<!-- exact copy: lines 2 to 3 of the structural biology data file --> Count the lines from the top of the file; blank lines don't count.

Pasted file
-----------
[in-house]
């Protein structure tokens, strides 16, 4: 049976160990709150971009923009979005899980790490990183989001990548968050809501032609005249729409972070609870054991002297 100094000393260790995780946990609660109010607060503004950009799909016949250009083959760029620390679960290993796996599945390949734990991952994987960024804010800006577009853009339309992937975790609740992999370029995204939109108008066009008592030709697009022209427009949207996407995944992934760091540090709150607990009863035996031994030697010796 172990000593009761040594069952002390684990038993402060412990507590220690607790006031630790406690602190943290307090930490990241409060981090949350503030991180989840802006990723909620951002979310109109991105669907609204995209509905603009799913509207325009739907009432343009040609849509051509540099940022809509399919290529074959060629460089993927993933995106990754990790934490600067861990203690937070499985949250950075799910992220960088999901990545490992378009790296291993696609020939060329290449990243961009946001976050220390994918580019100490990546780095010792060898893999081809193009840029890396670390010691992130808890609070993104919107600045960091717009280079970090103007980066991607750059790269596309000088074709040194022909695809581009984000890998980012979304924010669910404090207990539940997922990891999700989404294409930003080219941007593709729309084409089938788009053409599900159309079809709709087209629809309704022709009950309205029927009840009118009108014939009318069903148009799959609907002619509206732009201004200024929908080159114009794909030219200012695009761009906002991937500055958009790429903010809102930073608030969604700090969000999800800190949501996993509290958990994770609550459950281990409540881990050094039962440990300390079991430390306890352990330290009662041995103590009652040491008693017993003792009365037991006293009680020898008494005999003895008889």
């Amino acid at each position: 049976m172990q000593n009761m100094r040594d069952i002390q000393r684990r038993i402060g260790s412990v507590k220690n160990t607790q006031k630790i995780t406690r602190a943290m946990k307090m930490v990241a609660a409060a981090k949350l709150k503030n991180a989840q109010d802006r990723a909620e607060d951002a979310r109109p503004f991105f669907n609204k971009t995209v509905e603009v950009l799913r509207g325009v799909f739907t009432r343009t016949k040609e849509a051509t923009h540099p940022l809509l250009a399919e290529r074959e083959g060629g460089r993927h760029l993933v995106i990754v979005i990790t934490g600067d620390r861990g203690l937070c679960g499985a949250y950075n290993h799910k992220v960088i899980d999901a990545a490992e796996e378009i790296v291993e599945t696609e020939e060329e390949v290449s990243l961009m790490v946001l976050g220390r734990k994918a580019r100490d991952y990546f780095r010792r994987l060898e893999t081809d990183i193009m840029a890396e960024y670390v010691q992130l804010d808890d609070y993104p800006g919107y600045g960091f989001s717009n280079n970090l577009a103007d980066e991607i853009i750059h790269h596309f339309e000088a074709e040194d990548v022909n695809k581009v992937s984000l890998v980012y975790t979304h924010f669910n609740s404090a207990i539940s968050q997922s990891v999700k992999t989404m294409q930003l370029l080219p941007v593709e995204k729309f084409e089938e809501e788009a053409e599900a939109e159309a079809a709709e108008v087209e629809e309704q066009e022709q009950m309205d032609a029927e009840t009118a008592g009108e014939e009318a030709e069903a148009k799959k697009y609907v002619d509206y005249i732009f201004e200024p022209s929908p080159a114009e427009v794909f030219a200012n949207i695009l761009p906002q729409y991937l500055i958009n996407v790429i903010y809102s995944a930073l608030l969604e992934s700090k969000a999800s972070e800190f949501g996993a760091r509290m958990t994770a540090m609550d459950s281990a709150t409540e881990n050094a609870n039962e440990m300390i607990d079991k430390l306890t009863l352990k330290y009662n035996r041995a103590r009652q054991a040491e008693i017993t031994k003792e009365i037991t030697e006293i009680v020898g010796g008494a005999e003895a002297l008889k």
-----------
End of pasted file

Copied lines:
């Protein structure tokens, strides 16, 4: 049976160990709150971009923009979005899980790490990183989001990548968050809501032609005249729409972070609870054991002297 100094000393260790995780946990609660109010607060503004950009799909016949250009083959760029620390679960290993796996599945390949734990991952994987960024804010800006577009853009339309992937975790609740992999370029995204939109108008066009008592030709697009022209427009949207996407995944992934760091540090709150607990009863035996031994030697010796 172990000593009761040594069952002390684990038993402060412990507590220690607790006031630790406690602190943290307090930490990241409060981090949350503030991180989840802006990723909620951002979310109109991105669907609204995209509905603009799913509207325009739907009432343009040609849509051509540099940022809509399919290529074959060629460089993927993933995106990754990790934490600067861990203690937070499985949250950075799910992220960088999901990545490992378009790296291993696609020939060329290449990243961009946001976050220390994918580019100490990546780095010792060898893999081809193009840029890396670390010691992130808890609070993104919107600045960091717009280079970090103007980066991607750059790269596309000088074709040194022909695809581009984000890998980012979304924010669910404090207990539940997922990891999700989404294409930003080219941007593709729309084409089938788009053409599900159309079809709709087209629809309704022709009950309205029927009840009118009108014939009318069903148009799959609907002619509206732009201004200024929908080159114009794909030219200012695009761009906002991937500055958009790429903010809102930073608030969604700090969000999800800190949501996993509290958990994770609550459950281990409540881990050094039962440990300390079991430390306890352990330290009662041995103590009652040491008693017993003792009365037991006293009680020898008494005999003895008889």
């Amino acid at each position: 049976m172990q000593n009761m100094r040594d069952i002390q000393r684990r038993i402060g260790s412990v507590k220690n160990t607790q006031k630790i995780t406690r602190a943290m946990k307090m930490v990241a609660a409060a981090k949350l709150k503030n991180a989840q109010d802006r990723a909620e607060d951002a979310r109109p503004f991105f669907n609204k971009t995209v509905e603009v950009l799913r509207g325009v799909f739907t009432r343009t016949k040609e849509a051509t923009h540099p940022l809509l250009a399919e290529r074959e083959g060629g460089r993927h760029l993933v995106i990754v979005i990790t934490g600067d620390r861990g203690l937070c679960g499985a949250y950075n290993h799910k992220v960088i899980d999901a990545a490992e796996e378009i790296v291993e599945t696609e020939e060329e390949v290449s990243l961009m790490v946001l976050g220390r734990k994918a580019r100490d991952y990546f780095r010792r994987l060898e893999t081809d990183i193009m840029a890396e960024y670390v010691q992130l804010d808890d609070y993104p800006g919107y600045g960091f989001s717009n280079n970090l577009a103007d980066e991607i853009i750059h790269h596309f339309e000088a074709e040194d990548v022909n695809k581009v992937s984000l890998v980012y975790t979304h924010f669910n609740s404090a207990i539940s968050q997922s990891v999700k992999t989404m294409q930003l370029l080219p941007v593709e995204k729309f084409e089938e809501e788009a053409e599900a939109e159309a079809a709709e108008v087209e629809e309704q066009e022709q009950m309205d032609a029927e009840t009118a008592g009108e014939e009318a030709e069903a148009k799959k697009y609907v002619d509206y005249i732009f201004e200024p022209s929908p080159a114009e427009v794909f030219a200012n949207i695009l761009p906002q729409y991937l500055i958009n996407v790429i903010y809102s995944a930073l608030l969604e992934s700090k969000a999800s972070e800190f949501g996993a760091r509290m958990t994770a540090m609550d459950s281990a709150t409540e881990n050094a609870n039962e440990m300390i607990d079991k430390l306890t009863l352990k330290y009662n035996r041995a103590r009652q054991a040491e008693i017993t031994k003792e009365i037991t030697e006293i009680v020898g010796g008494a005999e003895a002297l008889k």